* BenguetCorp, Zambales Diversified mines suspended
* Philippines halts exploration permit issuance for a month
* Nickel prices have risen on signs of Philippines crackdown (Adds more comments from minister, background)
By Manolo Serapio Jr
MANILA, July 7 (Reuters) - The Philippines has ordered the suspension of operations at two nickel ore mines for environmental violations and halted the issuance of exploration permits as a nationwide crackdown led by a new mining minister begins.
The move could curb nickel ore shipments from the Southeast Asian country, the top supplier to No. 1 market China, and push up global prices further.
News last week that the Philippine government would review all mining operations in the country lifted the price of nickel by 8 percent in two days. It hit an eight-month high of $10,410 a tonne on Monday.
The two nickel mines to be suspended are operated by BenguetCorp Nickel Mines Inc and Zambales Diversified Metals Corp in Zambales province, north of the capital Manila, Leo Jasareno, director of the Mines and Geosciences Bureau, told Reuters on Thursday.
The suspensions followed "various complaints of environmental degradation," Jasareno said, adding they would be in effect until the companies complied with conditions set by the agency.
Officials at Benguet Corp, which owns BenguetCorp Nickel Mines, were not immediately available for comment. Zambales Diversified Metals could not immediately be reached for comment.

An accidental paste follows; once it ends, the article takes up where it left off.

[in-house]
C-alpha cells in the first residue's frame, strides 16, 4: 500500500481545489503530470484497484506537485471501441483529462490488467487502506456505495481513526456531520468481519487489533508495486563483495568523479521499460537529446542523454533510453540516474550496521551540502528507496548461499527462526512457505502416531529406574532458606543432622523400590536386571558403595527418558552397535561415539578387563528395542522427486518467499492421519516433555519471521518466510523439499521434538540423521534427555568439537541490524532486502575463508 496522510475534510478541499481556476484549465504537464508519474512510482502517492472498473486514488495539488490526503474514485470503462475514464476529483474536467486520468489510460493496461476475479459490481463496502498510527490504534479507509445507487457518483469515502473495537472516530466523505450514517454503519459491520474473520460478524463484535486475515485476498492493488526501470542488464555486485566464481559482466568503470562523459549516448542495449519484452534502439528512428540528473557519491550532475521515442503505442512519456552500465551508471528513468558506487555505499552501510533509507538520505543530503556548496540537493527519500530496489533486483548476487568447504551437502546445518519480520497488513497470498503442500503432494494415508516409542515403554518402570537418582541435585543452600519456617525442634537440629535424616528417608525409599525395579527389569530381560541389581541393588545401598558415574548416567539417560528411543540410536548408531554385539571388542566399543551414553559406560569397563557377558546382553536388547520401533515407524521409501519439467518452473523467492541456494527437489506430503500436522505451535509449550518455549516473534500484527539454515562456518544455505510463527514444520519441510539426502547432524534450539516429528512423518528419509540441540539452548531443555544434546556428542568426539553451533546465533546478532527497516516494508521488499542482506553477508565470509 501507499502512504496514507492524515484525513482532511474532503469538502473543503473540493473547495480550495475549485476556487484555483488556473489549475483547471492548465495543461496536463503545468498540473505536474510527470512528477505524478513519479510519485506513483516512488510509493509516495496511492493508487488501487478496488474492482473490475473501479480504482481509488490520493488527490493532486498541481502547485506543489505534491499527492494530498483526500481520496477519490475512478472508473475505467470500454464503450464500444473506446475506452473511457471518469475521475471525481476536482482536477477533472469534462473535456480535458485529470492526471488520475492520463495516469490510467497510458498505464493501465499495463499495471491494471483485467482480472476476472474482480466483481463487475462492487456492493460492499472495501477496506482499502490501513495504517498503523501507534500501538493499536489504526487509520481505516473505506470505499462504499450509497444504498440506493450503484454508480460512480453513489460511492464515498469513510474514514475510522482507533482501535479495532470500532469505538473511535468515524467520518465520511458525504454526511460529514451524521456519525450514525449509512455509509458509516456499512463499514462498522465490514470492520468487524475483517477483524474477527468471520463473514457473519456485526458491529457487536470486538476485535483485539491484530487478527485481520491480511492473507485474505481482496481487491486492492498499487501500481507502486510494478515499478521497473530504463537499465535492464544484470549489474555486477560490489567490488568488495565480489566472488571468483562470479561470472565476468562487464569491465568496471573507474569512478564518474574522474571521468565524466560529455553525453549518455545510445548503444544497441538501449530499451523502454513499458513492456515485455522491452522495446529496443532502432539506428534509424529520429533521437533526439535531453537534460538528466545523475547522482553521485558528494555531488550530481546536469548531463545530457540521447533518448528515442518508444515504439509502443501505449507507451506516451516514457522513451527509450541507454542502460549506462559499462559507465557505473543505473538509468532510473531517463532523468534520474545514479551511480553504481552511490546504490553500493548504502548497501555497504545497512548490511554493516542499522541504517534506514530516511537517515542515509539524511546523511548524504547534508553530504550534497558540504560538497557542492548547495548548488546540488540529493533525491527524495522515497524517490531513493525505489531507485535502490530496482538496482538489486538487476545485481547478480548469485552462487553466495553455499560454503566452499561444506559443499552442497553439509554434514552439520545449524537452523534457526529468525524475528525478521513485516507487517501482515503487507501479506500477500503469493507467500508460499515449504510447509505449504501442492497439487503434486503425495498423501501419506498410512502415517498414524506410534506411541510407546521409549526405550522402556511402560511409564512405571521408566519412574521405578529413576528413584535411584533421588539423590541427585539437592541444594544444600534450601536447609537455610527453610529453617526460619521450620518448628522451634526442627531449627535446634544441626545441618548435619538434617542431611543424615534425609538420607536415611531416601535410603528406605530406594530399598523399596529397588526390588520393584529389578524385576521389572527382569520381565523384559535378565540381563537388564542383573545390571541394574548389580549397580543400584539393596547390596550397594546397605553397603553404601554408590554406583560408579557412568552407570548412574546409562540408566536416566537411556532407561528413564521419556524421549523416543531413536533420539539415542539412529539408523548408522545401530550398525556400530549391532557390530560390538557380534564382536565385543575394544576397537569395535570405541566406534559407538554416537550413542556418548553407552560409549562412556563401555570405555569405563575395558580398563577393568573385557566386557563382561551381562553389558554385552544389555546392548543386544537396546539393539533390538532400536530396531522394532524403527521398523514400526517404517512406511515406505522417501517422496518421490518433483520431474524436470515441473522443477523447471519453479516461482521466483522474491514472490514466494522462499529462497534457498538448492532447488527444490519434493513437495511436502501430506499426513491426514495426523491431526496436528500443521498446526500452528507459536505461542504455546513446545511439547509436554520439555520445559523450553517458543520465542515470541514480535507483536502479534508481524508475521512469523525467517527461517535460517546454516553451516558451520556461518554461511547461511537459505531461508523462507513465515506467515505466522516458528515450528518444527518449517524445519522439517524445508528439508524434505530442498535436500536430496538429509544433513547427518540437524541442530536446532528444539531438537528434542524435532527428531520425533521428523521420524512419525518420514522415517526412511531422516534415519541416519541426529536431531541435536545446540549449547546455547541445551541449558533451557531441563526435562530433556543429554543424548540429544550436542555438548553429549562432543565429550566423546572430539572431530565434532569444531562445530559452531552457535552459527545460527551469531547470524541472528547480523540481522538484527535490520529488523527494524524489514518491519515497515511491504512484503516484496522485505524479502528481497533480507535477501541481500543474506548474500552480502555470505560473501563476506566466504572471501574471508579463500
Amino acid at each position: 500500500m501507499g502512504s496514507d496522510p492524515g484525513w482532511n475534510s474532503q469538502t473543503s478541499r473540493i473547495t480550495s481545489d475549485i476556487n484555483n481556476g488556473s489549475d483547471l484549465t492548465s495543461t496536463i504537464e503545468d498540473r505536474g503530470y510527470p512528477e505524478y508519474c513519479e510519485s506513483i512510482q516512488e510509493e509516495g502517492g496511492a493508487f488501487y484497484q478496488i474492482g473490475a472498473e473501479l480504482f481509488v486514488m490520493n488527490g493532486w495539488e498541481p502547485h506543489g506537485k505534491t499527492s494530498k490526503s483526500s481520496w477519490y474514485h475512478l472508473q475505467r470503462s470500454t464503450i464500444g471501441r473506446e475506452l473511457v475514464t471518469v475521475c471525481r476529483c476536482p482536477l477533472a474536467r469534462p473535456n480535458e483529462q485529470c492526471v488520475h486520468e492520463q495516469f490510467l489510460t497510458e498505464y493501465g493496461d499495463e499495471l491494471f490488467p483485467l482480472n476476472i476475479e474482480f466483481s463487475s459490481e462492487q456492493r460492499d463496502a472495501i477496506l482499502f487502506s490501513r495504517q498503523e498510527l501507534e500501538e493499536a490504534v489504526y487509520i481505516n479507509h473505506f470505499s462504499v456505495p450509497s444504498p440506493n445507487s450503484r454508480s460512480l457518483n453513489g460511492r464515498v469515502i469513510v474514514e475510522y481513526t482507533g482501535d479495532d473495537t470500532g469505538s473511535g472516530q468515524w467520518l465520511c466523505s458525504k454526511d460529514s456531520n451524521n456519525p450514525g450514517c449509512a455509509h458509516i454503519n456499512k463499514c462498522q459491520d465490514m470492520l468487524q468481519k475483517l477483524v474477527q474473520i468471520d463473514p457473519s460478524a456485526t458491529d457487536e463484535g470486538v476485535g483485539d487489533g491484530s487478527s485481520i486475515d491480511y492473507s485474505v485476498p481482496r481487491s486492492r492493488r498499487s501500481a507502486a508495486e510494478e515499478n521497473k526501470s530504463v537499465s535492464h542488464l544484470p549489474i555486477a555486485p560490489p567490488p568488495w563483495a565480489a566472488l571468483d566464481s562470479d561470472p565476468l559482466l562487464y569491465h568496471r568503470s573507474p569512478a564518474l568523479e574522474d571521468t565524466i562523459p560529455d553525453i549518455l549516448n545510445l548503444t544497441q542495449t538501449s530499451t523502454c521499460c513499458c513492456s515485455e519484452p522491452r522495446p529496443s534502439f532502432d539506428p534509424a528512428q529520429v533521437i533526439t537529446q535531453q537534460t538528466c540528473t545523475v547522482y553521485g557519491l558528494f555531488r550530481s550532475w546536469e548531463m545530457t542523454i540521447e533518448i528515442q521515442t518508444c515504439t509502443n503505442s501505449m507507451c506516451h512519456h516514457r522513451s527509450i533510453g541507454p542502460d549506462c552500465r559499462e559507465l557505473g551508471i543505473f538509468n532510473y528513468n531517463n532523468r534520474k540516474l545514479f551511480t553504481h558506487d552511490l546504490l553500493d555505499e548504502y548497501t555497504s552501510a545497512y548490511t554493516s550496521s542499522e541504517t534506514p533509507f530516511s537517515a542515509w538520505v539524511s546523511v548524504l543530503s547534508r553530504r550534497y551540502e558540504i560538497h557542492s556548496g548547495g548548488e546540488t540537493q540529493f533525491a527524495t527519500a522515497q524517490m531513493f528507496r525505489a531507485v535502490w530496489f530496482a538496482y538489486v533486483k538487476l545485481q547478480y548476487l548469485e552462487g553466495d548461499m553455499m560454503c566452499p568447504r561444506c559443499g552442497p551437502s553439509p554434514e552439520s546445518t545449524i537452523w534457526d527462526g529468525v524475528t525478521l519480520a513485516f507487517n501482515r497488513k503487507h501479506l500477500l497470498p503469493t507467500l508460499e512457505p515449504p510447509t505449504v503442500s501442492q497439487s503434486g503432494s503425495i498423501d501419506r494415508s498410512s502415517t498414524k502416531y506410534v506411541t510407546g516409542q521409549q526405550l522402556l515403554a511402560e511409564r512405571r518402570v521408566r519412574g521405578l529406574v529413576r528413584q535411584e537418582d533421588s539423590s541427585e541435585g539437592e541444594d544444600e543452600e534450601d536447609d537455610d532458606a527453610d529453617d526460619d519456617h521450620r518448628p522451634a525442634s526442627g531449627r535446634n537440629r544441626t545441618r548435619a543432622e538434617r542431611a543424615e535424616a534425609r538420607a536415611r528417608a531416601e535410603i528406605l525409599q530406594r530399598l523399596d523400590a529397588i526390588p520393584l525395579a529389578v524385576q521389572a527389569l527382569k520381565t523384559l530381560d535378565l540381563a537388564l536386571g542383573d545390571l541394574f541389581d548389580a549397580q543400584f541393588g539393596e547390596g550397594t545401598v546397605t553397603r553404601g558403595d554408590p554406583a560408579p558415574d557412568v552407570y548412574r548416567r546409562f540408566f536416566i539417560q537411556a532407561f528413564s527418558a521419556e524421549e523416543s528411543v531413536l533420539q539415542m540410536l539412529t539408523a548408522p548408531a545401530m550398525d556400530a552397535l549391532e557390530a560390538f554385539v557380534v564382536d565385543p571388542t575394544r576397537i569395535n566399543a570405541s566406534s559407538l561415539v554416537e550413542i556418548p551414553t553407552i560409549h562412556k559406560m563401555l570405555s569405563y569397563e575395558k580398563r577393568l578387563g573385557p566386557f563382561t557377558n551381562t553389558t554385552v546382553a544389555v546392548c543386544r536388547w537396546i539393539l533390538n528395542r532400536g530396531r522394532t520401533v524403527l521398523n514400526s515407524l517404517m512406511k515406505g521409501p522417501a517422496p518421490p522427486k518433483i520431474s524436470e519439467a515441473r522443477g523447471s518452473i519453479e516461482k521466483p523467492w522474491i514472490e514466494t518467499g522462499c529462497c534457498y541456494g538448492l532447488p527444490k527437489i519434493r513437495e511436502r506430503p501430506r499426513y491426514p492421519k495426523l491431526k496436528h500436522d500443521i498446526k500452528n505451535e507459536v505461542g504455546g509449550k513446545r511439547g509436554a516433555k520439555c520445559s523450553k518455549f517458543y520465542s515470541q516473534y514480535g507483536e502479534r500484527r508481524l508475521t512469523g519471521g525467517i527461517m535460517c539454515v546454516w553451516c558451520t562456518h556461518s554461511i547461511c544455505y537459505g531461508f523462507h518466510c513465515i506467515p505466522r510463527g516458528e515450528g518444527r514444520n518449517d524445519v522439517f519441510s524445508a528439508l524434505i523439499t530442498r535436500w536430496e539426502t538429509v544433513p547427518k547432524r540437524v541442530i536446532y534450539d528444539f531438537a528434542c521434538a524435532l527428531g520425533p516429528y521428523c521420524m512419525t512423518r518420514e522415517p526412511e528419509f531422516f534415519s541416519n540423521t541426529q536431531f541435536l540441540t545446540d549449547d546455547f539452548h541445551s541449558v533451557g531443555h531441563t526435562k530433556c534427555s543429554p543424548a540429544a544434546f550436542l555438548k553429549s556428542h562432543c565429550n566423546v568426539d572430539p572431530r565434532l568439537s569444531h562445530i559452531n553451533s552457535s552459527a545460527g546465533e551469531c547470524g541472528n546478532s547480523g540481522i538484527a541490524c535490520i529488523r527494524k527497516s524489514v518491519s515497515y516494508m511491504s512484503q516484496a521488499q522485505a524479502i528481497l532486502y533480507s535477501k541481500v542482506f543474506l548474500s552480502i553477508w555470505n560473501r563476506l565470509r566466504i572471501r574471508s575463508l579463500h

The mining minister, Regina Lopez, a staunch environmentalist, separately said there would be a ban on fresh mining exploration in the country for a month while a review of all existing mines was underway.
"There's a moratorium on new mining until we're done with the audit," Lopez told Reuters in an interview.
The Philippines has stopped issuing new permits to develop mines since 2012 amid efforts to boost the state's revenue share from mining, but has allowed exploration until now.
'LIFE OF OUR PEOPLE'
Philippine President Rodrigo Duterte, who took office last week, has warned he would cancel mining projects causing environmental harm.
Of around 40 metals mines operating in the Philippines, Lopez said she didn't "even know of one" that practised responsible mining, strictly adhered to environmental standards or took full care of the local communities where they operate.
Following the month-long audit, she said mines found in violation of regulations would be suspended.
"I will not allow any kind of activity which impinges on the life of our people," said Lopez, who believes the country can benefit more from developing tourism than mines.
The Philippines' mining sector, one of the world's largest in the 1970s, has since struggled partly due to environmental rules and policy flip-flops, missing much of the mining boom in recent decades and now facing much lower commodity prices.
Despite the Philippines' rich mineral reserves, mining contributes less than 1 percent to its economy. Of 9 million hectares identified by the government as having high mineral reserves, only 3 percent is being mined.
Commodities giant Glencore Plc last year quit the $5.9 billion gold-copper Tampakan project in the southern Mindanao island. The project failed to take off after the province where Tampakan is located banned open-pit mining in 2010.
"I'm not against mining as an industry. However, I am very much against making money and making people suffer," said Lopez. (Reporting by Manolo Serapio Jr.; Editing by Mark Potter)
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